WRITERS GUILD TOUTS NEW LOW-BUDGET DEAL
The Writers Guild of America, East and west have announced a new program intended to promote production by independent filmmakers under the jurisdiction of the guilds, through the use of a low-budget agreement that allows writers to defer initial payment for scripts.
Victoria Riskin, president, WGAw said the new program is should encourage production of low-budget independent films, while also assuring basic economic and creative protections for writers.
"This is an era when, due to the vertical integration of companies, the opportunities for both guild members and non-members to sell their work are severely challenged," said Riskin. "We also recognize that many writers prefer to see their work produced independently without the constraints of the studio development process."
Riskin said the agreement provides opportunities for writers and producers to make movies that audiences otherwise might never see.
The deal allows writers to defer their compensation for a screenplay and a first rewrite on films budgeted under $750,000. Writers may request the agreement, but producers may not.
The Directors Guild of America and the Screen Actors Guild have offered low-budget agreements for several years.
TONYS GOOD FOR B'WAY BUSINESS
Publicity from the Tony Awards had about the expected effect on the Broadway box office last week, with ticket sales registering an increase of a little more than $1 million -- or about 8 percent -- over the previous week's sales.
Overall, 31 Broadway shows sold $14.25 million worth of tickets.
"The Goat, or Who Is Sylvia?" enjoyed its biggest weekly gross yet, after winning the Tony for best play. Best musical winner "Thoroughly Modern Millie" grossed $833,192 the week after its big night -- an increase of $153,394 from the previous week.
NETWORK NEWS AUDIENCES STABILIZE
According to a new poll by the Pew Research Center for the People & the Press, the TV audience for network news has stopped shrinking -- partially a result of heightened interest in news coverage of the Sept. 11 terrorist attacks, but there must have been other factors as well.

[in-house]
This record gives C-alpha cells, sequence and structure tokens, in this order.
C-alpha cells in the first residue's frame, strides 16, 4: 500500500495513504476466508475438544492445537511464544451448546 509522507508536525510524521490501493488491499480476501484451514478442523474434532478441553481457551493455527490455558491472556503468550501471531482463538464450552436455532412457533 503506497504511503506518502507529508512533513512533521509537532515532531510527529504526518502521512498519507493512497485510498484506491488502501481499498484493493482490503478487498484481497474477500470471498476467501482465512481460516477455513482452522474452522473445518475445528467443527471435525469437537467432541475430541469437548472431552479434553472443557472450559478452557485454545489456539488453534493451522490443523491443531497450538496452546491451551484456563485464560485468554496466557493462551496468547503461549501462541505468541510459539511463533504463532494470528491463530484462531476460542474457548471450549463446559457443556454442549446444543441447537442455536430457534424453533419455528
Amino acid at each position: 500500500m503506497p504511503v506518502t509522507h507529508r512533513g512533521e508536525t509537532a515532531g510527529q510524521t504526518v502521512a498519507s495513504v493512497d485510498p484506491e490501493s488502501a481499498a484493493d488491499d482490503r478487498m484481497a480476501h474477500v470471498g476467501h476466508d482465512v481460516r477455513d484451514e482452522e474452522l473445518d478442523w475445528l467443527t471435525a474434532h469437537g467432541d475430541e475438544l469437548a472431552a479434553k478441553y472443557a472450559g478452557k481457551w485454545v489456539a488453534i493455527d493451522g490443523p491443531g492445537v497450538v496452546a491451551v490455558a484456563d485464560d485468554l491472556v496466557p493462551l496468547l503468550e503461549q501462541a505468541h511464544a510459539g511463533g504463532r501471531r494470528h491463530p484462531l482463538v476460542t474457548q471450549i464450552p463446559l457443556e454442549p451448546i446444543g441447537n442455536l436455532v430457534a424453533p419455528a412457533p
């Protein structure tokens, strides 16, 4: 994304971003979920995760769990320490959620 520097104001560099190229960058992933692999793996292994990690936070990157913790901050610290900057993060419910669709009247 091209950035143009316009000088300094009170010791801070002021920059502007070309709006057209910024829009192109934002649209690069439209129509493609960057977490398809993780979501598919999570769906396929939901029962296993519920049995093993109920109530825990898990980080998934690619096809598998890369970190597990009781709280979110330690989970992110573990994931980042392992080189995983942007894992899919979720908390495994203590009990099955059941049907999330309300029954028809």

The audience for the evening news on the networks had been eroding for years, but the decline seems to have leveled off about two years ago, said the researchers.
Thirty-two percent of those polled said they regularly get their evening news from ABC, CBS or NBC -- slightly more than the 30 percent who said they watched network news two years ago, but still just half as many as the number who reported getting their news from the networks 10 years ago.
The poll found little change in the size of the audience that regularly gets its news on cable -- with about one in three saying they watch the cable news channels.
The stabilization of the network TV news audience was noted at the same time as researchers detected a fall-off in the popularity of newspapers. The number of people who said they had read a newspaper the previous day fell to 41 percent from 47 percent in 2000.
And the report suggests that the newspapers' loss is not necessarily the Internet's gain. Use of Web sites for news grew during the 2000-02 period, but only slightly. One person in four reported going online for news at least three times a week.
PRIMETIME FOR HITLER
According to a report in Daily Variety, CBS has greenlit a four-hour miniseries based on the early years of Adolf Hitler.
The project, titled "Hitler," will be based on historian Ian Kershaw's biography "Hitler: 1889-1936 Hubris." Variety reported that executives were nervous at first about showcasing an obviously repulsive character, but CBS is said to be high on the project because it deals less with Hitler himself and more with the world in which he lived and rose to power.
"Hubris" was the Hitler biography to use information taken from the diaries of Joseph Goebbels -- Hitler's minister of propaganda.
BMW BRINGING BACK ONLINE SHORTS
BMW is making plans to produce another series of short films by top-drawer filmmakers to promote its cars online.
The first round of BMW shorts reportedly cost $9 million to make. They were downloaded more than 13 million times, and the images they employed were also carried over into print and TV ads for BMW.